The Council in July agreed in a resolution to allow truckloads of much-needed aid to cross into rebel-held Syrian territory without the consent of the Damascus regime.
Australian Ambassador Gary Quinlan, whose country chairs the 15-member council this month, said his country along with Luxembourg and Jordan will move quickly to seek a 12-month extension of the aid deliveries.
"We will be having consultations urgently over the next couple of weeks about extending that mandate for 12 months," said Quinlan.
The UN's top humanitarian aid official Valerie Amos asked the council to renew authorization for the aid deliveries that are due to end in January.
While the convoys have not reached as many people in need as hoped, "they have made a difference," said Amos, the Under-Secretary General for Humanitarian Aid.
Over the past six months, 30 UN convoys carrying food aid, medical supplies, water and sanitation equipment have been sent from Turkey and Jordan.
The opposition Syrian National Coalition said in a statement that the convoys had "reached only a fraction of the 3.5 million it was intended to assist" and called on the UN to ramp up deliveries.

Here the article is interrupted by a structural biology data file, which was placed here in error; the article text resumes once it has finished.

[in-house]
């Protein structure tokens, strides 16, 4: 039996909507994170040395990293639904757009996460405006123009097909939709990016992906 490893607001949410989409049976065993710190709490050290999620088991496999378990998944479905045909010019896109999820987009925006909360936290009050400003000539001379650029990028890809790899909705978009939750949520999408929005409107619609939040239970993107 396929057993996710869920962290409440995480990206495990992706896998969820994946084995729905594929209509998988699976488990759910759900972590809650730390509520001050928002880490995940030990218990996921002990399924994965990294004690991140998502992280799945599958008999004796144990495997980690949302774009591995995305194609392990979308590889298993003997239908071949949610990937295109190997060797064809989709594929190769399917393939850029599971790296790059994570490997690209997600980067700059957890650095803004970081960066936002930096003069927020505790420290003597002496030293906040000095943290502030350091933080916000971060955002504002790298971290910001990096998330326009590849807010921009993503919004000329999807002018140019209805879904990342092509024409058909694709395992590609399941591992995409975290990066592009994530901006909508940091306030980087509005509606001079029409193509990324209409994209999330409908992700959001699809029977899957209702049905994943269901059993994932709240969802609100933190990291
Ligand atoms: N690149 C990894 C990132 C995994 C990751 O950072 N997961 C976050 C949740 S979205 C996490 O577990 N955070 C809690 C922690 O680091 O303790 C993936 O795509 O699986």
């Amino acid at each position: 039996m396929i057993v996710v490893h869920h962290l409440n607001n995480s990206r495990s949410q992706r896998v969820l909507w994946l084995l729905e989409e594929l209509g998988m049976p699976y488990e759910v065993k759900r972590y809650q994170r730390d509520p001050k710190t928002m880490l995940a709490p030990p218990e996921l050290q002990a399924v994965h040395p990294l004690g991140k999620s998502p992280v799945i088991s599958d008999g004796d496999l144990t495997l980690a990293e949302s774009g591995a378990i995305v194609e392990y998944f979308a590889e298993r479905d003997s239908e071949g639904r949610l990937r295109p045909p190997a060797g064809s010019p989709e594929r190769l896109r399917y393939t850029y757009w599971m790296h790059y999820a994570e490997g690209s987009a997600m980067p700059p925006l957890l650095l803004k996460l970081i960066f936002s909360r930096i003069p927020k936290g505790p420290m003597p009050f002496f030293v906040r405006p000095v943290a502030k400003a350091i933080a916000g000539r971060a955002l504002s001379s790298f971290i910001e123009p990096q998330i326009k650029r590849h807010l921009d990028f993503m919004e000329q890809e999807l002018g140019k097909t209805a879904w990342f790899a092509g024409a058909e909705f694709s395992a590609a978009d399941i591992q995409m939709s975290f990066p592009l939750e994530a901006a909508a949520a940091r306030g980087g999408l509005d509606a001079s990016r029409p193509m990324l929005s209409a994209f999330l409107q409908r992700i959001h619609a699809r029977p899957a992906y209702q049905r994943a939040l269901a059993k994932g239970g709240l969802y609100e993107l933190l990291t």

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The Australian ambassador told reporters following closed-door council consultations that "there is a sense that we will be able to scale up."
The nearly four-year war in Syria has forced almost half of Syrians to flee their homes, many of them multiple times.
There are now 7.6 million people displaced inside Syria and 3.2 million others have fled the country, mostly to bordering nations.
"This is the largest number of people displaced from conflict in the world," Amos said.
Some 12.2 million Syrians are in need of aid, up from 10.8 in July.
Amos asked the council to press all sides in the Syrian war to stop blocking aid deliveries and to push for an end to the violence.
A UN report this month said that 10 requests by the World Health Organization to deliver aid since October had gone unanswered by the government of Bashar al-Assad.
UN envoy Staffan de Mistura has proposed setting up special zones in Syria to "freeze" fighting to allow for humanitarian aid deliveries and to create space for political negotiations.